Gonzales Leaves Justice with Few Defenders
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After months of speculation, beleaguered Attorney General Alberto Gonzales announced his resignation Monday. His tenure was marked by public debate over the use of warrantless wiretaps by the United States government and the firing of eight U.S. attorneys.
Juan Williams, NPR senior correspondent
Bud Cummins, former U.S. attorney for the Eastern District of Arkansas and one of eight federal prosecutors fired by the Gonzales' Justice Department
Noel Francisco, former deputy assistant attorney general and White House associate counsel during President Bush's first term; he is now in private practice at the Washington law firm Jones Day
Bill Minutaglio, is author of The President's Counselor: The Rise to Power of Alberto Gonzales
Daniel Metcalfe, retired Justice Department attorney and current American University law professor, directing the Center on Government Secrecy
The President's Counselor
The Rise to Power of Alberto Gonzales
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Gonzales Resigns Justice Post; Bush Blames Politics
Read a full report on the attorney firings scandal including all NPR coverage.
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Role in Controversial Bush Policies
Attorney General Alberto Gonzales' decision to step down comes months after critics began calling for his resignation over the firing of U.S. attorneys. But Gonzales was also a central figure in the development of controversial Bush administration policies — including those on the treatment of prisoners and on domestic surveillance. Read an overview of Gonzales' areas of influence.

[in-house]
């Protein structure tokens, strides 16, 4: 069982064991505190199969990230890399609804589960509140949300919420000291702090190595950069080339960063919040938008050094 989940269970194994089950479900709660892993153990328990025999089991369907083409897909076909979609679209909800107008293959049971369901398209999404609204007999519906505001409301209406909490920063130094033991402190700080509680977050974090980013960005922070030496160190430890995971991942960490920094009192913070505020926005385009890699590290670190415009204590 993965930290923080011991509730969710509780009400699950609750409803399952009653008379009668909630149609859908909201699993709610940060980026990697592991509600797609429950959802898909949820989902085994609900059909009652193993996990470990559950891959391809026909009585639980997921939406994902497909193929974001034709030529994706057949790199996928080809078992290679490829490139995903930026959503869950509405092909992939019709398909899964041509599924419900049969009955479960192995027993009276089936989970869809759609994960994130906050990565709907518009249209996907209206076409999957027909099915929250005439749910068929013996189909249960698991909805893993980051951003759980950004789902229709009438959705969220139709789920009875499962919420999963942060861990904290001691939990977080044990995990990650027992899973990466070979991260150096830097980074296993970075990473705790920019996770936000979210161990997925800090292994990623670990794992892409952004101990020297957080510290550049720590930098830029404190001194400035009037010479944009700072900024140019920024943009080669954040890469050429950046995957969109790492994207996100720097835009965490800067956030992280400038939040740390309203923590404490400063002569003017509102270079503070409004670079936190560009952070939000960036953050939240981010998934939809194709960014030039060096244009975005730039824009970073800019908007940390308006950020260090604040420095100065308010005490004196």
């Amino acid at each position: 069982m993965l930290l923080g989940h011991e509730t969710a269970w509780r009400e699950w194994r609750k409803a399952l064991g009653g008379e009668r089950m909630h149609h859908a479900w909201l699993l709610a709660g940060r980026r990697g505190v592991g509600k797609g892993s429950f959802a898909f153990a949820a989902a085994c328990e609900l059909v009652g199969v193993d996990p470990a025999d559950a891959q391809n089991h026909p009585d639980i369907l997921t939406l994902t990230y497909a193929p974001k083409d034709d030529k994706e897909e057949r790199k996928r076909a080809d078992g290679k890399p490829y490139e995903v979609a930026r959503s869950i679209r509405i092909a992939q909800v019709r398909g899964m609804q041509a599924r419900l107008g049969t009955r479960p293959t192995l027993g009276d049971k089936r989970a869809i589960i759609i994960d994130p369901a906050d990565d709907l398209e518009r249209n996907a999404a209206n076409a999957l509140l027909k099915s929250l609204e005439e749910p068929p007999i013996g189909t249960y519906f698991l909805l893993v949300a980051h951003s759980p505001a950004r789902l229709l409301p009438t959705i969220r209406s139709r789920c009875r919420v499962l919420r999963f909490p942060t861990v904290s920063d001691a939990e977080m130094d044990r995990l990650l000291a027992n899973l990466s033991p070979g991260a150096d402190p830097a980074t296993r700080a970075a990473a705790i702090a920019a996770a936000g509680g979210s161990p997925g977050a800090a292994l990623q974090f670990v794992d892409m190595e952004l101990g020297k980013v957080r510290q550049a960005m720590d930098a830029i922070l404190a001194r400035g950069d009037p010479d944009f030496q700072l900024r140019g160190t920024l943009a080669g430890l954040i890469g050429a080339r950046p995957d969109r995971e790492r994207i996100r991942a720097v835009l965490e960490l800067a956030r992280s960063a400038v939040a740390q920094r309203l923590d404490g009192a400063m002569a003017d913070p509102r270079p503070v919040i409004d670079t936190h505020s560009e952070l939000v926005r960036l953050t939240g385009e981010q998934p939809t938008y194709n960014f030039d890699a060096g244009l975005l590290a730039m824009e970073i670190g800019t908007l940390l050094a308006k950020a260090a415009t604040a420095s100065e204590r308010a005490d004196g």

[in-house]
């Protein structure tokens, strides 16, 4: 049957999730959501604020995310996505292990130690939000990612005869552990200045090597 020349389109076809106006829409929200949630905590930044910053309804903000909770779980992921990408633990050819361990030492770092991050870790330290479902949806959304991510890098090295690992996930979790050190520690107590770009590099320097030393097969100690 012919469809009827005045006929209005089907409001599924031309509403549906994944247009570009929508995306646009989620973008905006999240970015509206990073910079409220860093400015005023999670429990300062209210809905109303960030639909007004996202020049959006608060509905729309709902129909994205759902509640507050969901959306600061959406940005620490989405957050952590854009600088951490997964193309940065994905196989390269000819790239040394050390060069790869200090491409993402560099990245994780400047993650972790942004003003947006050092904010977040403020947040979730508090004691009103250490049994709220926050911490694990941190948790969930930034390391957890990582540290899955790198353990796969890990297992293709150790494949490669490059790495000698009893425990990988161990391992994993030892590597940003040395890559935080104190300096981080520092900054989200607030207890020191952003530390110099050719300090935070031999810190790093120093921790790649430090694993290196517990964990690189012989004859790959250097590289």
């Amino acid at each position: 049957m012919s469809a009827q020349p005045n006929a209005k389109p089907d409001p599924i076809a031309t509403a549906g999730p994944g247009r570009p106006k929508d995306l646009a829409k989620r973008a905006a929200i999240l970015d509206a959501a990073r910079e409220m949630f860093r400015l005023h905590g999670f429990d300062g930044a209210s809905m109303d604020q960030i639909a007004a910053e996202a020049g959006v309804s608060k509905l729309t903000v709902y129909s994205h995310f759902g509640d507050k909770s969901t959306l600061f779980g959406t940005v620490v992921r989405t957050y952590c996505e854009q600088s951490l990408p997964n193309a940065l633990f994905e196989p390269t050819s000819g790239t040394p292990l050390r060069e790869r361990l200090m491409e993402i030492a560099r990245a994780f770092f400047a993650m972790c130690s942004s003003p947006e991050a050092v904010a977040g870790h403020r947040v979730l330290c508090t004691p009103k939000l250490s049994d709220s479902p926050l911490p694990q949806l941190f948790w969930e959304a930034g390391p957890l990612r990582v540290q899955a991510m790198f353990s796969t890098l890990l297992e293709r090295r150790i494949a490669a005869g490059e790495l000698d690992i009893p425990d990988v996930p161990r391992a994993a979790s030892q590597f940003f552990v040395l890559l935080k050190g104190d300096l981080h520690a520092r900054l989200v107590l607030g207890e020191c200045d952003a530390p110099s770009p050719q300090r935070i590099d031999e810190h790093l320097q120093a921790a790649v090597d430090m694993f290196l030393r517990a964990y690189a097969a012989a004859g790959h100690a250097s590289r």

Quick Profile: Gonzales
Alberto Gonzales became the nation's 80th attorney general on Feb. 3, 2005, after a four-year stint as White House counsel.
Gonzales, who just celebrated his 52nd birthday, spent much time in government posts prior to working for the Bush Administration in Washington. He served as a justice on the Supreme Court in Texas, as secretary of state in Texas, and as general counsel to Bush during Bush's time as governor of Texas.
He spent more than 10 years at the law firm Vinson & Elkins L.L.P. before moving from private practice, where he ascended to firm partner, into the public sector.
Gonzales, who grew up in Texas, earned an undergraduate degree from Rice University and a law degree from Harvard University. He is married and has three sons.
Read about key moments in Alberto Gonzales' career — from his days as general counsel to then-Texas Gov. George Bush to his time as U.S. attorney general.
Attorney General Alberto Gonzales said Monday he would resign his White House post effective Sept. 17, ending a protracted standoff with Congressional critics over the Justice Department's handling of FBI terrorism investigations and the firing of U.S. attorneys.
"It has been one of my greatest privileges to lead the Justice Department," Gonzales said in a brief statement to journalists.
"I have lived the American dream," said Gonzales, the first Hispanic to serve in the post. "Even my worst days as attorney general have been better than my father's best days."